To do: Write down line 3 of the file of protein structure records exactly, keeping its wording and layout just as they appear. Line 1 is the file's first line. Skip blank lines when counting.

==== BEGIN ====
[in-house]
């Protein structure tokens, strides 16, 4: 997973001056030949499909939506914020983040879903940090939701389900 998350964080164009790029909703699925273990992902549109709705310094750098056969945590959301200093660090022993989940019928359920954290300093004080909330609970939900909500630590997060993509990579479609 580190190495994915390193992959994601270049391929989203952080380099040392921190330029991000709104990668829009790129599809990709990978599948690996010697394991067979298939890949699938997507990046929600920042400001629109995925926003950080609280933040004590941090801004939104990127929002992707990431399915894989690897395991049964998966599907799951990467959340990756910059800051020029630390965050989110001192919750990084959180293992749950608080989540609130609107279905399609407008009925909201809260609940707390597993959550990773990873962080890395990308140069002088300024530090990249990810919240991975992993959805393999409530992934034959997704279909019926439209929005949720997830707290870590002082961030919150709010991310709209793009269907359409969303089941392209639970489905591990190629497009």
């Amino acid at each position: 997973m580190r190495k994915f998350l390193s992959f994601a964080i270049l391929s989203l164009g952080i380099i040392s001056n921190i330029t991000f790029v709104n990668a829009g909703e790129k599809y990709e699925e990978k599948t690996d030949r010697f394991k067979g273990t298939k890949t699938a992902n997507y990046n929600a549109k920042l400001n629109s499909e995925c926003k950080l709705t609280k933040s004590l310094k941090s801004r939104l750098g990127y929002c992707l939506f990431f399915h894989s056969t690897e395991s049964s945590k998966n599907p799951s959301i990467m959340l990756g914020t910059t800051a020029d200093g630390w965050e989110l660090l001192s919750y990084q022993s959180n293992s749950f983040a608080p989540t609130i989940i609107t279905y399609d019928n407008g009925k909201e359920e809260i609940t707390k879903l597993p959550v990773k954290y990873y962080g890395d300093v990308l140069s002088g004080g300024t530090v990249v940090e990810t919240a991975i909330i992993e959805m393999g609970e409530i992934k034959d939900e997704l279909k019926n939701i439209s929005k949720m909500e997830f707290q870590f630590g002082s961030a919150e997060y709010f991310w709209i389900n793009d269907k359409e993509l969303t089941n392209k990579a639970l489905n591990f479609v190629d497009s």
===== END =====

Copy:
């Amino acid at each position: 997973m580190r190495k994915f998350l390193s992959f994601a964080i270049l391929s989203l164009g952080i380099i040392s001056n921190i330029t991000f790029v709104n990668a829009g909703e790129k599809y990709e699925e990978k599948t690996d030949r010697f394991k067979g273990t298939k890949t699938a992902n997507y990046n929600a549109k920042l400001n629109s499909e995925c926003k950080l709705t609280k933040s004590l310094k941090s801004r939104l750098g990127y929002c992707l939506f990431f399915h894989s056969t690897e395991s049964s945590k998966n599907p799951s959301i990467m959340l990756g914020t910059t800051a020029d200093g630390w965050e989110l660090l001192s919750y990084q022993s959180n293992s749950f983040a608080p989540t609130i989940i609107t279905y399609d019928n407008g009925k909201e359920e809260i609940t707390k879903l597993p959550v990773k954290y990873y962080g890395d300093v990308l140069s002088g004080g300024t530090v990249v940090e990810t919240a991975i909330i992993e959805m393999g609970e409530i992934k034959d939900e997704l279909k019926n939701i439209s929005k949720m909500e997830f707290q870590f630590g002082s961030a919150e997060y709010f991310w709209i389900n793009d269907k359409e993509l969303t089941n392209k990579a639970l489905n591990f479609v190629d497009s």